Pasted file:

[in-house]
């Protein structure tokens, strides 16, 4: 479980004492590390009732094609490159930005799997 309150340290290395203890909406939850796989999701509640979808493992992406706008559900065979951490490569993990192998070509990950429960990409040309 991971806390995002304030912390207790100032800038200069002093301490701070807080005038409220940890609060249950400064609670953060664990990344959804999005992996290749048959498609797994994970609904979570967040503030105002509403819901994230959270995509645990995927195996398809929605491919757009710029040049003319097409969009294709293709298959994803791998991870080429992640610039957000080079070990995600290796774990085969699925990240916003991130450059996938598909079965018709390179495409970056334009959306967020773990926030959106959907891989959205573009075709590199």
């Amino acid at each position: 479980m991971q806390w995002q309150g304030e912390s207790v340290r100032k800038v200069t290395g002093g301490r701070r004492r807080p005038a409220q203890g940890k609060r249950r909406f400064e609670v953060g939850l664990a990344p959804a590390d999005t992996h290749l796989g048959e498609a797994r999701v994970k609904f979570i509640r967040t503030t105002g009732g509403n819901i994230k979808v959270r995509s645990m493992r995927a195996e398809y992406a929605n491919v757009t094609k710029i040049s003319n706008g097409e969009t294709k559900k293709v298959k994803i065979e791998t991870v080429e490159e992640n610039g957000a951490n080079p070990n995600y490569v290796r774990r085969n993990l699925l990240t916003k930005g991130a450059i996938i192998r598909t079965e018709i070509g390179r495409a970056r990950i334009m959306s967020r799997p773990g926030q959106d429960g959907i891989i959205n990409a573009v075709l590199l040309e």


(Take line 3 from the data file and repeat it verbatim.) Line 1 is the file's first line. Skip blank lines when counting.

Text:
């Amino acid at each position: 479980m991971q806390w995002q309150g304030e912390s207790v340290r100032k800038v200069t290395g002093g301490r701070r004492r807080p005038a409220q203890g940890k609060r249950r909406f400064e609670v953060g939850l664990a990344p959804a590390d999005t992996h290749l796989g048959e498609a797994r999701v994970k609904f979570i509640r967040t503030t105002g009732g509403n819901i994230k979808v959270r995509s645990m493992r995927a195996e398809y992406a929605n491919v757009t094609k710029i040049s003319n706008g097409e969009t294709k559900k293709v298959k994803i065979e791998t991870v080429e490159e992640n610039g957000a951490n080079p070990n995600y490569v290796r774990r085969n993990l699925l990240t916003k930005g991130a450059i996938i192998r598909t079965e018709i070509g390179r495409a970056r990950i334009m959306s967020r799997p773990g926030q959106d429960g959907i891989i959205n990409a573009v075709l590199l040309e």